People with thick thighs and curvy hips may live longer than those with bigger bellies, according to a study published in the British Medical Journal this week.
Researchers conducted 72 studies with more than 2.5 million people tracked between three and 24 years. Each study looked at multiple measures of fat storage including waist, hip and thigh circumference, and waist-to-hip and waist-to-height ratio.
People with thick thighs and curvy hips may live longer than those with bigger bellies, according to a new study.
The studies suggested that fat stored around the mid-section is associated with a much higher risk of early mortality from any cause, while people who have full-figured thighs and hips have a lesser risk of early death. The findings remained consistent despite overall body fat.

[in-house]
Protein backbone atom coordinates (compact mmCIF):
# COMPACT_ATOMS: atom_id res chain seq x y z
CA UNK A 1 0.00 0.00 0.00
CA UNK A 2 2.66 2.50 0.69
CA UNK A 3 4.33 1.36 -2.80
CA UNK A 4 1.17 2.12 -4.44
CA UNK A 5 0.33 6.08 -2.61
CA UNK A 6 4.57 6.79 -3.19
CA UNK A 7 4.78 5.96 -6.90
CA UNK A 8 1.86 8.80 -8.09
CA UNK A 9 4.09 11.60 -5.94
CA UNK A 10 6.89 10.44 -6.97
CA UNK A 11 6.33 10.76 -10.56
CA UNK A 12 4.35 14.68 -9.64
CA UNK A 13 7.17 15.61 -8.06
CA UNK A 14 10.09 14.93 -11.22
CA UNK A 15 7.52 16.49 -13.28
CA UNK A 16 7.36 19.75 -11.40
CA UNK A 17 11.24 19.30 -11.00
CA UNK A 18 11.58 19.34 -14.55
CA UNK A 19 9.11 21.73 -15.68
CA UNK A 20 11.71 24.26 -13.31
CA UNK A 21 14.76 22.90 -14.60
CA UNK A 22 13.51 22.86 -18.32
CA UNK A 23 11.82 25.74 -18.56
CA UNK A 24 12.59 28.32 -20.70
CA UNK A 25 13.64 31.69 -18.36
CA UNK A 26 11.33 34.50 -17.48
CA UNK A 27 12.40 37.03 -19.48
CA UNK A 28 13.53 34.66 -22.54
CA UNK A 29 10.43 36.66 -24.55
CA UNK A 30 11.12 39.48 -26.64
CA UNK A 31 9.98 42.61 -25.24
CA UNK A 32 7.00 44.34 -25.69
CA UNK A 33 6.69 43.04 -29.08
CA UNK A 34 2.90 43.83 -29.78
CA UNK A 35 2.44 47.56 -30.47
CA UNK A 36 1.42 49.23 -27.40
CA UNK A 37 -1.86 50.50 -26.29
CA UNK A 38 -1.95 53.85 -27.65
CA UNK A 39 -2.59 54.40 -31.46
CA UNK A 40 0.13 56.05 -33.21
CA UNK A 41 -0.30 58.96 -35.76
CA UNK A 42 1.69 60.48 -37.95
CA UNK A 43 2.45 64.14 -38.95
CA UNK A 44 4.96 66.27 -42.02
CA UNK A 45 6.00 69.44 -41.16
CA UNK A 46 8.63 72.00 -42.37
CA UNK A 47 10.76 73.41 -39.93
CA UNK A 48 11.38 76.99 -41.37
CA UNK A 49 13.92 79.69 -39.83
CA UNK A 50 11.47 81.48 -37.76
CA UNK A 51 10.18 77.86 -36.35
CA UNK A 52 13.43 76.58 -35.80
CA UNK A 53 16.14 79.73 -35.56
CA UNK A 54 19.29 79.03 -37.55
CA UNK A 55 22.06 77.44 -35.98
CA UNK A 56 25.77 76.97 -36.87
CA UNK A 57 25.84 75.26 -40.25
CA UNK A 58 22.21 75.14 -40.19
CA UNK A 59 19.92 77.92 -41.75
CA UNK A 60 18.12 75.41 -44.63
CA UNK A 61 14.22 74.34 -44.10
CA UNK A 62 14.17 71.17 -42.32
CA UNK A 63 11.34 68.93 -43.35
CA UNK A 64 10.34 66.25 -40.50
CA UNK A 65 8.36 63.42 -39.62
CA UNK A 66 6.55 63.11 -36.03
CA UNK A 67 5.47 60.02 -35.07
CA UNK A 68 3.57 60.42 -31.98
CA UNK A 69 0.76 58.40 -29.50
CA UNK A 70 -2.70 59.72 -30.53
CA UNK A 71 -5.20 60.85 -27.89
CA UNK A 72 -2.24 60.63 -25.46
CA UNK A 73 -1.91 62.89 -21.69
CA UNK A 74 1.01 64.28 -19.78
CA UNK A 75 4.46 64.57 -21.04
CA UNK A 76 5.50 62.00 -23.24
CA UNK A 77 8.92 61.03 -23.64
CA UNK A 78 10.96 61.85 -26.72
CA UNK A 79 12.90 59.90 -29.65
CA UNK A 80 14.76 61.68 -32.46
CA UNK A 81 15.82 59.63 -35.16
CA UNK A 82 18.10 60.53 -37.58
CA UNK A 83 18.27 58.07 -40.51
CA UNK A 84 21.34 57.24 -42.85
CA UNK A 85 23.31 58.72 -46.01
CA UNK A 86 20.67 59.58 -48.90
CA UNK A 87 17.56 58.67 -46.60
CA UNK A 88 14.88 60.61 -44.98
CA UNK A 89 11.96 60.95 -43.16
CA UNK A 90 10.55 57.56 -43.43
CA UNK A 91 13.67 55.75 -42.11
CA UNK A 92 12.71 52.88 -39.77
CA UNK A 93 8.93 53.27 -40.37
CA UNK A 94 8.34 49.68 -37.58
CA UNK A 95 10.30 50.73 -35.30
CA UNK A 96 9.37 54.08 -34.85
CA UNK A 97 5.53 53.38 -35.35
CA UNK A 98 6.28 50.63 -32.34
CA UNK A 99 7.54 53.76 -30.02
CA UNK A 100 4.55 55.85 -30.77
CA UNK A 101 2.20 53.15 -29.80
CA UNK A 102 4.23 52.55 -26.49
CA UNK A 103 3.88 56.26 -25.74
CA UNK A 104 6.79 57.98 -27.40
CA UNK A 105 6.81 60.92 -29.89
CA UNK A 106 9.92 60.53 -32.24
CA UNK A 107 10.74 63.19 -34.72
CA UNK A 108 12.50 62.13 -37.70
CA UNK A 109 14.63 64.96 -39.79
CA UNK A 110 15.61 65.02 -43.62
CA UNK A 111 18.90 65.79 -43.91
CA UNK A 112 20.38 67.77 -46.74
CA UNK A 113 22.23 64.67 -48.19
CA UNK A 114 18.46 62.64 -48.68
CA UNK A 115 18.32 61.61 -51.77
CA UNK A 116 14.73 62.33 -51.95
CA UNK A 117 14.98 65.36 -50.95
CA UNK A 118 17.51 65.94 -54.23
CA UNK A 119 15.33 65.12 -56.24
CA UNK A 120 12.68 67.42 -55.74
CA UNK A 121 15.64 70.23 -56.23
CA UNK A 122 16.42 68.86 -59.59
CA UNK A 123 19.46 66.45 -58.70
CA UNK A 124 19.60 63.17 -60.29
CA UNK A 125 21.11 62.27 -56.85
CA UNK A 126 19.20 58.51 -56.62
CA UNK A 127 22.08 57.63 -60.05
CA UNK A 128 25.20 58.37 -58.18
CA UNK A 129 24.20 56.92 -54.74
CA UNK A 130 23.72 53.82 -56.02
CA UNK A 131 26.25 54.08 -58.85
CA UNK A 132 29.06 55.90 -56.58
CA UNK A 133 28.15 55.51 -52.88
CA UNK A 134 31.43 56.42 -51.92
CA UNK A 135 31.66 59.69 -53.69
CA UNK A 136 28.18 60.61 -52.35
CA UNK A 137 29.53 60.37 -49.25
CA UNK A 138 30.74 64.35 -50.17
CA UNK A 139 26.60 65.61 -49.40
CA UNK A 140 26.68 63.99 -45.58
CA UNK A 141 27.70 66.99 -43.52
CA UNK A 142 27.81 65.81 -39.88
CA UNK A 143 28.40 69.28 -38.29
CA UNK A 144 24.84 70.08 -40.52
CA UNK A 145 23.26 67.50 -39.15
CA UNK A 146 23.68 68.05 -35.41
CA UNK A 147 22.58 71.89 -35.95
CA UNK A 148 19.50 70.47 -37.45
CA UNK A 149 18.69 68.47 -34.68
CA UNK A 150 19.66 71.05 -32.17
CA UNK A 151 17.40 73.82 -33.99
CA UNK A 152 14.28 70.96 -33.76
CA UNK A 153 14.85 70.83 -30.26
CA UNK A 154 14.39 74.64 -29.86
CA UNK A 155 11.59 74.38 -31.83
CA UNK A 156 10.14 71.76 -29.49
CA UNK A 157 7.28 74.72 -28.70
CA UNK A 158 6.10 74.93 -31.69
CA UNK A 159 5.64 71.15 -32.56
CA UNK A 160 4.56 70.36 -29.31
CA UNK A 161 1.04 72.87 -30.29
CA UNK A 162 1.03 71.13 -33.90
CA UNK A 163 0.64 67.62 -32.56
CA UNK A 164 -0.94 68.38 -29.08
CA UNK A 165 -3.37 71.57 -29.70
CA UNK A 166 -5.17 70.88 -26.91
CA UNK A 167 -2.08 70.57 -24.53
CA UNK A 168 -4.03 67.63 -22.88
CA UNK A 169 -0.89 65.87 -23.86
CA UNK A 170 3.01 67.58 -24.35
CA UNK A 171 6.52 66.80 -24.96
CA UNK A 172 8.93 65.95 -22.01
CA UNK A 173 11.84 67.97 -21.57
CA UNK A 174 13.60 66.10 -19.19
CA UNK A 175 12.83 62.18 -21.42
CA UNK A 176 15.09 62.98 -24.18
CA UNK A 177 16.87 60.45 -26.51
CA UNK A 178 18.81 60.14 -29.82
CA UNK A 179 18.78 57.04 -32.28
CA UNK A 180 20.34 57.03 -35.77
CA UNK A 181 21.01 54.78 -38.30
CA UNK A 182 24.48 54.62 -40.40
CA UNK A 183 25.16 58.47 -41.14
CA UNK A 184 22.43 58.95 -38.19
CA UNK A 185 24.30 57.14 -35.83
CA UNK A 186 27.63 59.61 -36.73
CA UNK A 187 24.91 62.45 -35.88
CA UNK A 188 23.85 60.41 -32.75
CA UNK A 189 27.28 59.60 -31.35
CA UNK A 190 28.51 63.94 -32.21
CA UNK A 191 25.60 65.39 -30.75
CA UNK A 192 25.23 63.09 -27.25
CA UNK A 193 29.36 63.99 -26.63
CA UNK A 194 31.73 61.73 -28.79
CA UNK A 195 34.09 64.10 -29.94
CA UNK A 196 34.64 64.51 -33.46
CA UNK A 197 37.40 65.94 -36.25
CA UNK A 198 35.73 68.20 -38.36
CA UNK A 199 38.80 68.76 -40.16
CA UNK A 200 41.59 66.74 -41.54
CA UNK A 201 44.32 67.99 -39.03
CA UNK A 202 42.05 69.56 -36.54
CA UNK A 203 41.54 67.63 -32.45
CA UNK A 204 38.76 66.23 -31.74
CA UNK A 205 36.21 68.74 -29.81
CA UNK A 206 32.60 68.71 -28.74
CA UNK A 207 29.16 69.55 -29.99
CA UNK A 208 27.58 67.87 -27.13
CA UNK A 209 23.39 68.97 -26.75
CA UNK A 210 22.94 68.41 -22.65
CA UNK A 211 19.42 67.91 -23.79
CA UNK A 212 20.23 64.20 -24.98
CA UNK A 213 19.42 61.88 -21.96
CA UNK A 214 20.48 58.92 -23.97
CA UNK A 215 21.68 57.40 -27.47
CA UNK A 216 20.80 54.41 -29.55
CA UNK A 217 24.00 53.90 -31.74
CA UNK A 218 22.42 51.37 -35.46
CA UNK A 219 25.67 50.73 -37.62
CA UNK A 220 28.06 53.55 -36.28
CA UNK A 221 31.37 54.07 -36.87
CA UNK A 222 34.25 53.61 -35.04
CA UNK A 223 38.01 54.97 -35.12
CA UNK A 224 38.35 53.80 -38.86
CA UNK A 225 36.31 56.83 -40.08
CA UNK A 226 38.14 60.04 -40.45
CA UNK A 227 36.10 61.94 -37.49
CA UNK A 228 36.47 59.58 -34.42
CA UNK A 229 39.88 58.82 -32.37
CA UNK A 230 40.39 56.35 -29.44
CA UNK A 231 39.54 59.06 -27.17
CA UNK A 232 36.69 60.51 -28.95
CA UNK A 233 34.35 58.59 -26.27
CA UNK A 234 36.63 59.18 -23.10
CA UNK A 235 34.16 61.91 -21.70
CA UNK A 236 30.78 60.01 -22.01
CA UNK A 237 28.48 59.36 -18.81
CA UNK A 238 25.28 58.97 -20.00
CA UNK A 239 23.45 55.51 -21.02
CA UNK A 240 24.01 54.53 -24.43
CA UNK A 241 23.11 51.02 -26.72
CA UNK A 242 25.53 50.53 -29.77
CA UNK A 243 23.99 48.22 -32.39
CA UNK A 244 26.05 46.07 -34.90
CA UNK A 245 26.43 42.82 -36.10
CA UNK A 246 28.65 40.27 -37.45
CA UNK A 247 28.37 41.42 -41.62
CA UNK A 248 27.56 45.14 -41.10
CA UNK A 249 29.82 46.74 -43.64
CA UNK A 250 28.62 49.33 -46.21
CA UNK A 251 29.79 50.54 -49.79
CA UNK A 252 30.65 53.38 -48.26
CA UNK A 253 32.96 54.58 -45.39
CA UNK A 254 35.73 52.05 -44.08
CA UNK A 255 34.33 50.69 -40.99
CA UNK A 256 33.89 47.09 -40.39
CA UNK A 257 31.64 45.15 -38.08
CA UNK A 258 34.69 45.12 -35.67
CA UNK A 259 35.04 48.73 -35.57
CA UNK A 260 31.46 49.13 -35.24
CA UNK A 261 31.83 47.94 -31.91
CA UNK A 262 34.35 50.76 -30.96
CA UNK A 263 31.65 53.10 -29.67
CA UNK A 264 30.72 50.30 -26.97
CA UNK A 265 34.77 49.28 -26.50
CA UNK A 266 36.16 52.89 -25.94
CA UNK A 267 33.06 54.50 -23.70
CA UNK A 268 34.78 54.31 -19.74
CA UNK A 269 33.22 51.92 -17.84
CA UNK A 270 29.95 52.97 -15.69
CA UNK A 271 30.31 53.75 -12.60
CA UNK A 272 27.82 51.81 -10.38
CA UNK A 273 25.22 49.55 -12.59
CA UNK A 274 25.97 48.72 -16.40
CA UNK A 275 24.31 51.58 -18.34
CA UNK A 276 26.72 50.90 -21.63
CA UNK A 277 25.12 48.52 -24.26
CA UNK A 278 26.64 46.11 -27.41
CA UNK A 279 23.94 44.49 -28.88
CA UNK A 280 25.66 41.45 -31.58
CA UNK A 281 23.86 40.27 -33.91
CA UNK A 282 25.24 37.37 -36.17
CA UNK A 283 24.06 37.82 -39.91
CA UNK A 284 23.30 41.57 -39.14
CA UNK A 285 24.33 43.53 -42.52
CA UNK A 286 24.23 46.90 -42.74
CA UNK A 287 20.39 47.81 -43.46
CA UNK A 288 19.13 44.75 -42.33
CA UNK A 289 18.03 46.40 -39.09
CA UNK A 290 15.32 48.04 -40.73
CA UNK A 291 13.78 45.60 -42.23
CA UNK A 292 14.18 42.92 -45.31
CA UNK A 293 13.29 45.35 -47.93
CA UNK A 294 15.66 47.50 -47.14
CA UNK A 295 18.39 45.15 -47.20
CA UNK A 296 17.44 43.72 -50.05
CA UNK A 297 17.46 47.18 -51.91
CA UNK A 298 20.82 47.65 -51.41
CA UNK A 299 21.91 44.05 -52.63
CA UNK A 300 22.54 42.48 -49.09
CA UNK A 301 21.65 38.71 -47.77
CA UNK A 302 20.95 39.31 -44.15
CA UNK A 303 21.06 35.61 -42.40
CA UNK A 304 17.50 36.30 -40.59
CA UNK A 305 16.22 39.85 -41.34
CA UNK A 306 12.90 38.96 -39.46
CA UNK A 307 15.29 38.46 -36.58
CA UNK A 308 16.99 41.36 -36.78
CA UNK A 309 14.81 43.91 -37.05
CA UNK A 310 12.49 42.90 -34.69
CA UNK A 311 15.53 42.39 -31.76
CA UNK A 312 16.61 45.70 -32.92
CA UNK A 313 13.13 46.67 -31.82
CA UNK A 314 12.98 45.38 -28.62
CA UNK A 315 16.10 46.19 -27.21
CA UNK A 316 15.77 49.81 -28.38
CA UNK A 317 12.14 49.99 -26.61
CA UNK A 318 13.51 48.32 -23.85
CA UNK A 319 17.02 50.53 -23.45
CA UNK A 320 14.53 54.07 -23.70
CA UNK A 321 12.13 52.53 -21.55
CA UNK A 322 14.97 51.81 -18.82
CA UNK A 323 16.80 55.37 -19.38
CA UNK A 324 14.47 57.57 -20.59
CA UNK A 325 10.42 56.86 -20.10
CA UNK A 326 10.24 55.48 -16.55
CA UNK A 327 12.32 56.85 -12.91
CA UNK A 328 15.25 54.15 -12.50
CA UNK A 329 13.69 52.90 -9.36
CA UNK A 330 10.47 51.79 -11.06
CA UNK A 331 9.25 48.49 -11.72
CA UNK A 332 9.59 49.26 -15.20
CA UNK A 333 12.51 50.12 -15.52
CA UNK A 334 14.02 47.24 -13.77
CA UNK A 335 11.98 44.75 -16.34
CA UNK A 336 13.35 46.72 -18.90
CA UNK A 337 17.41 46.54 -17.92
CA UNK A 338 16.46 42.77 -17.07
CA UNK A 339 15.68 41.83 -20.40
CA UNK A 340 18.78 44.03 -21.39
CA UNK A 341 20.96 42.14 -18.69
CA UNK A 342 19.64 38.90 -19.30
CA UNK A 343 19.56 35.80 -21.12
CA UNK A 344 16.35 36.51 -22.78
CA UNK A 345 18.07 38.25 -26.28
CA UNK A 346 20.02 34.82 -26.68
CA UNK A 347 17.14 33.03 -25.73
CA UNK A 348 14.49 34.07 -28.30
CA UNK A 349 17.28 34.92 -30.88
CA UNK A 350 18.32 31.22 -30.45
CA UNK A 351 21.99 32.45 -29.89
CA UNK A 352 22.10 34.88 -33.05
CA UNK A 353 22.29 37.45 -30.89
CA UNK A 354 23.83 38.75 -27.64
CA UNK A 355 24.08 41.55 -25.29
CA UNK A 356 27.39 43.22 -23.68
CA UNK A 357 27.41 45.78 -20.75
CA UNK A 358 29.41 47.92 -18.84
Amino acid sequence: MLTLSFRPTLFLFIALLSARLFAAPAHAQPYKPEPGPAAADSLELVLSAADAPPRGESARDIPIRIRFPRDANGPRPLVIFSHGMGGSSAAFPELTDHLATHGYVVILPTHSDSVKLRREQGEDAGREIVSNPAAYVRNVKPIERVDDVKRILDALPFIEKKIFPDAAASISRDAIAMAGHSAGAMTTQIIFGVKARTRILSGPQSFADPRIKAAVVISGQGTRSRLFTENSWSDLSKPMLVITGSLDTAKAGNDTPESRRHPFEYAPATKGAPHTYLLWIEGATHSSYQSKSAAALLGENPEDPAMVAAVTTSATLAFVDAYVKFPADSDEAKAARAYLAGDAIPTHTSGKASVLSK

All of the studies reportedly found that a 3.94-inch increment increase in waist circumference “was associated with an 11% higher risk of all-cause mortality.”
Hip and thigh circumference, meanwhile, was deemed to be less of a risk factor in the cause of early death.
Meanwhile, Americans have gained a few extra pounds in 2020, likely as a result of stay-at-home orders, or the temporary closure of gyms for several months in many parts of the country, amid the pandemic. Surveys by WebMD from earlier this year found that some Americans gained around eight pounds, on average. What’s more, 21% of those polled said they gained between 10 to 20 pounds, and 4% said they gained over 21 pounds.